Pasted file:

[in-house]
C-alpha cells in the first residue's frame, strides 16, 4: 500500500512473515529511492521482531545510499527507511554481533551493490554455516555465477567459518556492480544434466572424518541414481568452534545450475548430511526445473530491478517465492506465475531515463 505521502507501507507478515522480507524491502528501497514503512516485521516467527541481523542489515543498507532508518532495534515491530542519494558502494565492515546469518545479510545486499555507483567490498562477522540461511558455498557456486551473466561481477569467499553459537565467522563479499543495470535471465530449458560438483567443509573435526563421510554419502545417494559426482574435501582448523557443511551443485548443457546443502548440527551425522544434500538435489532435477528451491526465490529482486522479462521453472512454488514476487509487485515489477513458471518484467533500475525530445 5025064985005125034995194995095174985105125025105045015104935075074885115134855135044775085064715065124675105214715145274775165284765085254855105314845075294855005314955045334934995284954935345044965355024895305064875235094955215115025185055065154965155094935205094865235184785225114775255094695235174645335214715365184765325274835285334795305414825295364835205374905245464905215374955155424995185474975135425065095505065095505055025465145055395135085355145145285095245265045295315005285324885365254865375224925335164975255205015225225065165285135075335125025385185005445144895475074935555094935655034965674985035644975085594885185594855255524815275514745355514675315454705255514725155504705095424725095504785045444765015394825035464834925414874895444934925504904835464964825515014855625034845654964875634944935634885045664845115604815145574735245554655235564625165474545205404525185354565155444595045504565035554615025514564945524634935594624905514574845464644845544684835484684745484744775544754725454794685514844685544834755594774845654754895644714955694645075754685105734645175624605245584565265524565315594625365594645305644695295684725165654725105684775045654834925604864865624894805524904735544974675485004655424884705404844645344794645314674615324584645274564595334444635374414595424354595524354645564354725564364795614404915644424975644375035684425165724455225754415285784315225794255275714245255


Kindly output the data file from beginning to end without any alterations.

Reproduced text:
[in-house]
C-alpha cells in the first residue's frame, strides 16, 4: 500500500512473515529511492521482531545510499527507511554481533551493490554455516555465477567459518556492480544434466572424518541414481568452534545450475548430511526445473530491478517465492506465475531515463 505521502507501507507478515522480507524491502528501497514503512516485521516467527541481523542489515543498507532508518532495534515491530542519494558502494565492515546469518545479510545486499555507483567490498562477522540461511558455498557456486551473466561481477569467499553459537565467522563479499543495470535471465530449458560438483567443509573435526563421510554419502545417494559426482574435501582448523557443511551443485548443457546443502548440527551425522544434500538435489532435477528451491526465490529482486522479462521453472512454488514476487509487485515489477513458471518484467533500475525530445 5025064985005125034995194995095174985105125025105045015104935075074885115134855135044775085064715065124675105214715145274775165284765085254855105314845075294855005314955045334934995284954935345044965355024895305064875235094955215115025185055065154965155094935205094865235184785225114775255094695235174645335214715365184765325274835285334795305414825295364835205374905245464905215374955155424995185474975135425065095505065095505055025465145055395135085355145145285095245265045295315005285324885365254865375224925335164975255205015225225065165285135075335125025385185005445144895475074935555094935655034965674985035644975085594885185594855255524815275514745355514675315454705255514725155504705095424725095504785045444765015394825035464834925414874895444934925504904835464964825515014855625034845654964875634944935634885045664845115604815145574735245554655235564625165474545205404525185354565155444595045504565035554615025514564945524634935594624905514574845464644845544684835484684745484744775544754725454794685514844685544834755594774845654754895644714955694645075754685105734645175624605245584565265524565315594625365594645305644695295684725165654725105684775045654834925604864865624894805524904735544974675485004655424884705404844645344794645314674615324584645274564595334444635374414595424354595524354645564354725564364795614404915644424975644375035684425165724455225754415285784315225794255275714245255